Sunday, December 10, 2006

Organized Religion Repays the Constitution

EMOCRACY is the best thing that ever happened to Organized Religion. They not only know it, but the churches and religious sectors of the Philippines have defended the Constitution and the moral principles for which it stands far more than many others out of loyalty and gratitude. The Constitution has done right by Religion and its freely flourishing congregations prove it.
Article III - Bill of Rights - Section 5. No law shall be made respecting an establishment of Religion, or prohibiting the free exercise thereof. The free exercise and enjoyment of religious profession and worship, without discrimination or preference, shall forever be allowed. No religious test shall be required for the exercise of civil or political rights.
Churches know that their Liberty is the Constitution's Liberty!

Filipinos ought to be proud that their Democracy, flawed and faltering as it is, has nevertheless apparently commanded the loyalty and powerful service of Religion, which is ineradicably in the hearts of most of the people. Today Religion rises to uphold the Constitution as the very conditions upon which the people grant their consent to be governed. Our religious leaders know their best bet for survival and expansion lie in the fold of Liberty's glorious protection.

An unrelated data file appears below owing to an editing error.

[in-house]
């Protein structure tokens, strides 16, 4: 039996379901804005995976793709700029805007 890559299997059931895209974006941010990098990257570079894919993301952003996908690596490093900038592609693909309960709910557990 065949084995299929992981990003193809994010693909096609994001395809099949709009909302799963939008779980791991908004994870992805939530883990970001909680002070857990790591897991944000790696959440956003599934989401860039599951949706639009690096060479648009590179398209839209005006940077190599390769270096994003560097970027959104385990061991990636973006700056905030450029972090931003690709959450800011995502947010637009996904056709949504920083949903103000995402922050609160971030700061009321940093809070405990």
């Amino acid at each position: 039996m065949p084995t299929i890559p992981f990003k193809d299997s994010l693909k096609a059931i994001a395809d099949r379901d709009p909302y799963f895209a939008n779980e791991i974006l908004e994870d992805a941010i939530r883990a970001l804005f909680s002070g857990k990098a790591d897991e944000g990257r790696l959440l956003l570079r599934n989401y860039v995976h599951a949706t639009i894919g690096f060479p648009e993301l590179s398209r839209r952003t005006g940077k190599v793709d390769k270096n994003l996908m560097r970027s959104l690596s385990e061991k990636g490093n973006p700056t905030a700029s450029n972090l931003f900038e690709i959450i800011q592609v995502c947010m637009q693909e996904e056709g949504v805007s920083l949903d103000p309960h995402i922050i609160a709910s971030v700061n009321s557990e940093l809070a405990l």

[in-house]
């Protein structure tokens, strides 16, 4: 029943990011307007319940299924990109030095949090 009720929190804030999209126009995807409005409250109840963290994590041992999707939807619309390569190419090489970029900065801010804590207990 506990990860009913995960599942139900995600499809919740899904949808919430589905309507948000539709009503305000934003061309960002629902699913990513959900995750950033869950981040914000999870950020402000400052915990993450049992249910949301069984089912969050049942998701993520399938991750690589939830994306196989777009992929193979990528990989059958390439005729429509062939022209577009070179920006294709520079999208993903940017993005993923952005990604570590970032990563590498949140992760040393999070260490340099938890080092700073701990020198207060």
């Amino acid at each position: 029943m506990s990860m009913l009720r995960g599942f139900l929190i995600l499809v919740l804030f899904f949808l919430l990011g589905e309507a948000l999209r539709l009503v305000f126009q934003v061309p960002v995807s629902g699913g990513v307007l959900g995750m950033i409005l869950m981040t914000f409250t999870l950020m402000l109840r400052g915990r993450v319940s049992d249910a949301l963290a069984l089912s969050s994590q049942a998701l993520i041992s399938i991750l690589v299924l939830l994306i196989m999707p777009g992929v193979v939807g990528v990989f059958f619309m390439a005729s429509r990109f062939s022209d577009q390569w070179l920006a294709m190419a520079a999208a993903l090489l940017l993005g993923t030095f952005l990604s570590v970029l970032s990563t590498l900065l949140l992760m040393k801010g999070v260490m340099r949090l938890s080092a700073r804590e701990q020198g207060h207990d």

Thus, it cannot be denied that perhaps even more than the Senate itself, it is an extraordinary coalition of churches and religious leaders that has forced the House Majority and its leader, Jose de Venecia, to beat a hasty retreat from unilaterally convening a Constituent Assembly (Con-Ass) by once more Taking to the Streets. This includes the pivotal Catholic Bishops Conference of the Philippines (CBCP) which called for protest demonstrations in all 86 dioceses. Mike Velarde of the El Shaddai Movement was very vocal the other day and promised to talk personally to the President about the mounting opposition and public outrage at the House's Con-Ass moves. Jesus Is Lord (JIL) and the varous "born-again" formations have also thrown their numbers into the push-back against the House move. Perhaps the last straw was word from political heavyweight Iglesia ni Cristo (INC) that the unilateral Con-Ass would not have its support. The head of the CBCP, Archbishop Angel Lagdameo has a blog worth visiting to see what the CBCP is thinking, saying an doing.

It is therefore a perpetual puzzlement to me that even the strongest supporters of Religion in the Media, the Catolico cerrado press, are ever nervous over the possible accusations that the Church is meddling in politics "again." But what does a plain reading of this say: No religious test shall be required for the exercise of civil or political rights.?

I suppose it is the very claim of Moral Authority that religions and churches tend to make that produces this impression of being able to interfere in politics with some kind of superior knowledge or authority.

As for me, it is crystal clear that Religion is as Free as Labor or Peasants or Students or any other free assembly of citizens, to express their opinion with whatever authority they actually possess.